The Info-Metrics Institute at American University announced three inaugural recipients of
the Info-Metrics Institute Research Prize: Jens Hainmueller, Associate Professor of Political
Science at Stanford University; Justin Kinney, Assistant Professor of Quantitative Biology at
Cold Spring Harbor Institute; and Nataly Kravchenko-Balasha, Assistant Professor at the
School of Medicine at the Hebrew University.
"We are very excited to announce the first group of Info-Metrics Institute Research Prize
recipients," said Amos Golan, director of the Info-Metrics Institute and professor at American
University and an external professor at the Santa Fe Institute. "We congratulate the winners and
hope that these prizes will encourage them and others to continue their important research within
all areas of info-metrics."
"These awards will encourage the ongoing efforts of those applying information theory to
important problems, both old and new," added Michael Stutzer, an affiliate at the Info-Metrics
Institute and professor of finance at the University of Colorado in Boulder, who also chairs the
The prizes reward outstanding early career research.
The prizes are intended for scholars across
all disciplines who earned their doctorate degree within the decade prior to the nomination
deadline. They recognize scholars who have creatively used info-metrics methods in their
respective disciplines, with the potential for significant impact in those disciplines. The winners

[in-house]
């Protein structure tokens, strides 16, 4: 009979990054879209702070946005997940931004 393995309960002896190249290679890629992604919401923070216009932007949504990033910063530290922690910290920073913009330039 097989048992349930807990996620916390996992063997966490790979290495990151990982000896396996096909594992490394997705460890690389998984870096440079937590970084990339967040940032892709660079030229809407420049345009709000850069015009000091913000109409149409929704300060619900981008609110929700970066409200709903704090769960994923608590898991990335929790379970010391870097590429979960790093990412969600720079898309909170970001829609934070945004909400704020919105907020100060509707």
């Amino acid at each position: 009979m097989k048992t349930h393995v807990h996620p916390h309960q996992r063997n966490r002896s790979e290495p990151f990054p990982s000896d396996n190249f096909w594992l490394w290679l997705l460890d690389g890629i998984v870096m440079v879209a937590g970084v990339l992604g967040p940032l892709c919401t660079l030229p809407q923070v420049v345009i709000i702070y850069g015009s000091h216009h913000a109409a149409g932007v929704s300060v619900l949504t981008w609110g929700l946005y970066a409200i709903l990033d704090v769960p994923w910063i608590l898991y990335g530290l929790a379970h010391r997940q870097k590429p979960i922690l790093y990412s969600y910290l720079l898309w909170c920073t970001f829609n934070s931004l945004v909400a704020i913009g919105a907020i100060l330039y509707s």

will receive a certificate, monetary award and admission to the Institute as a research associate,
where they can benefit from the Institute's array of activities and research meetings. Prize
winners will be acknowledged at the first conferences held by the Institute following the
Kinney is being recognized for his study of equitability of mutual information as a measure of
statistical dependence, and for development of information theoretic statistical techniques for
analyzing genomic data.
"This recognition of my work is very much appreciated. I eagerly look forward to learning more
about the Info-Metrics institute and how I might participate in its activities," said Kinney.
Kravchenko-Balasha is being recognized for the use of maximum entropy-style approaches and
surprisal analysis specifically, in the identification of core patterns of activity in genetic networks
and prediction of spatial distribution of cells in cultures.
"Thank you so much for this exciting news –it is a big honor," said Kravchenko-Balasha, who
just accepted a position at the Hebrew University, following a Postdoc position at Caltech. "I am
very happy to accept my invitation to become an Info-Metrics Research associate."
Hainmueller is being recognized for developing an entropic approach to correcting for
confounding variates in the ubiquitous binary treatment studies, and providing evidence that this
can perform better than commonly used propensity scoring methods.
"This is very encouraging," said Hainmueller.
The Info-Metrics Institute Research Prize was established in memory of Professor Halbert L.
White, Jr., one of the Institute's founding members, who passed away on March 31, 2012.